Kiasma Museum of Contemporary Art

The Kiasma Museum of Contemporary Art was founded in 1990 for the purpose of both popularizing and raising the status of contemporary art in Helsinki. The museum exhibits the contemporary art collection of the Finnish National Gallery, and its basic functions are to organize changing exhibitions and to augment its collection.

 

The word “chiasma” refers to a crossing of two tracts, such as nerves or chromatids. According to Holl, the “concept of Kiasma involves the building's mass intertwining with the geometry of the city and landscape which are reflected in the shape of the building”.

 

Holl mentions that he “considered the range of contemporary artwork, and tried to anticipate the needs of a variety of artists including those whose works depend on a quiet atmosphere to bring out their full intensity”. To maintain this quiet the galleries had to be free of clutter, meaning most light fixtures had to be hidden in the architecture. Light pockets in the ceiling provide uniform wall illumination, and the ambient light in the gallery spaces achieves a general lighting of the neutral walls with an imperceptible light source. The artificial lighting was designed to blend with, and to complement the daylighting without being obtrusive. A few removable spots were placed in strategic locations to allow not just flexibility for lighting temporary exhibits, but also to create accentuated contrasts and to add relief. In the public spaces, visible lighting fixtures were employed to offer a contrast with the objectless lighting in the galleries.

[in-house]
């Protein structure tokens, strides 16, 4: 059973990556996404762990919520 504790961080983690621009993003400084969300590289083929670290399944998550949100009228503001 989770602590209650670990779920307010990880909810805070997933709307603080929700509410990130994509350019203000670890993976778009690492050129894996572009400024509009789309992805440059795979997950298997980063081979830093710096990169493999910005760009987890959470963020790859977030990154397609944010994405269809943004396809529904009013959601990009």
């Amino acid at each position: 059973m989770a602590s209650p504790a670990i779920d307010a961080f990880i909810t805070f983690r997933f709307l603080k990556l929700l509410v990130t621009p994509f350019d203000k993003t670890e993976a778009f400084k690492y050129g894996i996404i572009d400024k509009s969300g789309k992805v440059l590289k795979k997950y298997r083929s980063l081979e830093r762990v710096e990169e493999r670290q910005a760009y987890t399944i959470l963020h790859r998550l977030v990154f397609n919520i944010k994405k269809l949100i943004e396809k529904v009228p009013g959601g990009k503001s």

L'O provided the lighting design for the façade and all interior public spaces



Location Helsinki, Finland
Date Completed 1998
Architect Steven Holl Architects
Local Architect Juhani Pallasmaa
Client National Board of Buildings
Type Museums + Cultural Institutions
size130,000 ft2 / 12,000 m2
Status Built
Press Air France, Jan 2005
Photo Credits Benoit Pevelli, Timo Kiukkola, L'O, Paul Warchol, Steven Holl